As finals and winter weather are upon us, I’ve been thinking longingly back to last summer’s travels and adventures.  Inspired by those – and top-notch procrastination – here’s a late-breaking, unashamed publicity piece for a very cool program that Penn’s Historic Preservation program runs every summer.

I never thought I’d visit the Balkans. I didn’t even know where they were before Randy Mason announced that the 2010 European Conservation Course would be held in Kotor, Montenegro, and I – after a brief confusion regarding Uruguay – checked a map. I wasn’t alone in my confusion. “Go to Greece and then head north,” I told puzzled friends, “or sail east from Italy.”

That’s what the Venetians did when they folded Kotor into their network of trading posts. They reinforced the medieval city walls and the fortifications snaking up the steep hillside to protect the town’s flank. The sea provided the other formidable defense for the triangular city, which became part of the Austro-Hungarian empire in the early 19th century.

This was our classroom for three weeks in early summer. We scrambled up the hillside fortifications, became intimately familiar with the winding paths of the walled old city, and made forays into the newer towns that spread out on both sides of the old city. To understand the larger cultural landscape, we took a boat tour around the inner Bay of Kotor – a UNESCO World Heritage Site – and discussed regional plans with local experts. A day trip to Dubrovnik, Croatia, introduced us to Kotor’s bigger walled cousin; and we spent three days in Mostar, a city slowly rebuilding itself in Bosnia and Herzegovina.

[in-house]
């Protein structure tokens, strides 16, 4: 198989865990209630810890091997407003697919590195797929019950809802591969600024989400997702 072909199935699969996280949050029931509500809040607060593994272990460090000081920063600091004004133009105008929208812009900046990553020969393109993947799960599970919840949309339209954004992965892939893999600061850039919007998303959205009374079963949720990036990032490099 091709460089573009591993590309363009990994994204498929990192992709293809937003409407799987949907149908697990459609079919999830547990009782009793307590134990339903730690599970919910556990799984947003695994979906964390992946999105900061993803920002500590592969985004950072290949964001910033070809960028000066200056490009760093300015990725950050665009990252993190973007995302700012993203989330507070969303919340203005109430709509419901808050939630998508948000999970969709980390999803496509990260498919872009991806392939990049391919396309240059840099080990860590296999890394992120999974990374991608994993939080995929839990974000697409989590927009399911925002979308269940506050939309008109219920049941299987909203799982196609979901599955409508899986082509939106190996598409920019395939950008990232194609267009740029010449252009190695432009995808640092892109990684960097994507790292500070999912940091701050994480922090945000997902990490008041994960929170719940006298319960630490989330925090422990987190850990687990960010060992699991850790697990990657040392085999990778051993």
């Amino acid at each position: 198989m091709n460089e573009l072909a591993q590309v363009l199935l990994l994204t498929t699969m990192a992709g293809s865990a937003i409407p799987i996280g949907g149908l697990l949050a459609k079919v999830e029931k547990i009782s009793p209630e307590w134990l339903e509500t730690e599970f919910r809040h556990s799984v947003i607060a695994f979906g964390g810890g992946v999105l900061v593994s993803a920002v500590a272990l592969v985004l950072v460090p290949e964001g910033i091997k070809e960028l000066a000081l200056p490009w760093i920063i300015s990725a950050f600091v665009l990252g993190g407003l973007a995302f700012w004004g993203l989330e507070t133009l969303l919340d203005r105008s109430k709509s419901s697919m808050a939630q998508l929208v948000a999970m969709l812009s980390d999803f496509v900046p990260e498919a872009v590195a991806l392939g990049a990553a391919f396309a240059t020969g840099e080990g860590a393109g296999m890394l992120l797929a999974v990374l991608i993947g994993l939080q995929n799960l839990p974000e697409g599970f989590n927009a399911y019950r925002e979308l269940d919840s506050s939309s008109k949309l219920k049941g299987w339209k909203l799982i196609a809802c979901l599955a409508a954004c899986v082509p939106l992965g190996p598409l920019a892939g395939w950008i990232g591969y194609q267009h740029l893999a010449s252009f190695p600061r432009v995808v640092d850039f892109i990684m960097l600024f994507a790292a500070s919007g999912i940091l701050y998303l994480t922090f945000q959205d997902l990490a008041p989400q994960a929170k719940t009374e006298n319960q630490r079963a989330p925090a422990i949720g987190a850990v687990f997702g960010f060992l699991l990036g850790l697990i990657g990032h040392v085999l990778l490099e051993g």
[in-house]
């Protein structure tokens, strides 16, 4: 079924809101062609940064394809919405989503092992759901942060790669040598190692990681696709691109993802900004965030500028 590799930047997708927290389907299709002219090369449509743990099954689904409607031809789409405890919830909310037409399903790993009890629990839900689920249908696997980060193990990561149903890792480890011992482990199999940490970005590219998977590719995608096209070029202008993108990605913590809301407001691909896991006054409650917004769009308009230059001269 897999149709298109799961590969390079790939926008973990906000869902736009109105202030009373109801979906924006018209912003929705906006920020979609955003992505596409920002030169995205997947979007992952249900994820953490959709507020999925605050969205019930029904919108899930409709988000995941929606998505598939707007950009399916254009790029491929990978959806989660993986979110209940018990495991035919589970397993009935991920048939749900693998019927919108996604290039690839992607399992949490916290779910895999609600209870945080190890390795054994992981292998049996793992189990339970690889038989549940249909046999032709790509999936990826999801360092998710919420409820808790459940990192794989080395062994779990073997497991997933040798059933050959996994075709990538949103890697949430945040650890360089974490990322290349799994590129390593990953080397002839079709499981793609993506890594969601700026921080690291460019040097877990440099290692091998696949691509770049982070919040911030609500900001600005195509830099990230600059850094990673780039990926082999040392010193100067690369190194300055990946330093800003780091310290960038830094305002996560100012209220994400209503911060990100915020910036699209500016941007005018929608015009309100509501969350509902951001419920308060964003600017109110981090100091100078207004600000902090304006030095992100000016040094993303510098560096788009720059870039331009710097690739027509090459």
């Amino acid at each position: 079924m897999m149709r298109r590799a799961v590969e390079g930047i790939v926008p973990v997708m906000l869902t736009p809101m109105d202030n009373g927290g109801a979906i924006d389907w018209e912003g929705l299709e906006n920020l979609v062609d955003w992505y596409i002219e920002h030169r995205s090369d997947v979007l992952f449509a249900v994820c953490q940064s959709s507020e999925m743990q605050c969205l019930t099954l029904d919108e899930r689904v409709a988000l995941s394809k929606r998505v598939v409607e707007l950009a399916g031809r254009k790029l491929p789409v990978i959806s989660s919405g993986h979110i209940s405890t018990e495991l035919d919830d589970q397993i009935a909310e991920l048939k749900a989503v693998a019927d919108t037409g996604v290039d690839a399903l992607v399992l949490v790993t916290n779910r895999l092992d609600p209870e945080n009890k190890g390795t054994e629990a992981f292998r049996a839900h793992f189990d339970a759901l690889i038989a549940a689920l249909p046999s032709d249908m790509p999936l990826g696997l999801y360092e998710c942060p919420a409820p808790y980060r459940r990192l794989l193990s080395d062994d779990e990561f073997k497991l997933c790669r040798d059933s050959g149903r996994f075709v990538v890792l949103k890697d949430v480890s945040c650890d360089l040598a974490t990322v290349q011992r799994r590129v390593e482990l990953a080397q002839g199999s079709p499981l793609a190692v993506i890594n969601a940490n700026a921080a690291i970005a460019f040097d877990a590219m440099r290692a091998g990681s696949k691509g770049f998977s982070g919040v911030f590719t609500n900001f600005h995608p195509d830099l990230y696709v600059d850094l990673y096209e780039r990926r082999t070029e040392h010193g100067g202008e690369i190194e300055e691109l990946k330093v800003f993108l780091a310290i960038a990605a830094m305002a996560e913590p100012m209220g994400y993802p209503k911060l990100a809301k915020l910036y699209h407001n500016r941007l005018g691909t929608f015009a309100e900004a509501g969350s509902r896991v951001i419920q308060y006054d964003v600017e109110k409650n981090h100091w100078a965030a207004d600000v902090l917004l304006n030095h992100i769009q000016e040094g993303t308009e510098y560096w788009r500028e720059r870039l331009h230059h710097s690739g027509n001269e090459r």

Montenegro looked a lot like Italy, I thought, or maybe Montana. (I’ve never been to either place.) See for yourself in the photographs below, and definitely check out the European Conservation Course. Offered every summer for three weeks, it provides 1 unit of academic credit (plus, you can get financial aid, just like for a normal class).


[L: laundry hanging from one of the limestone buildings — everything in Kotor was limestone; R: we also got to study this cool modern building just outside Kotor’s old city]

[L: Mostar’s still rebuilding from the Balkan War; R: classmates on the Old Bridge, reconstructed in 2004]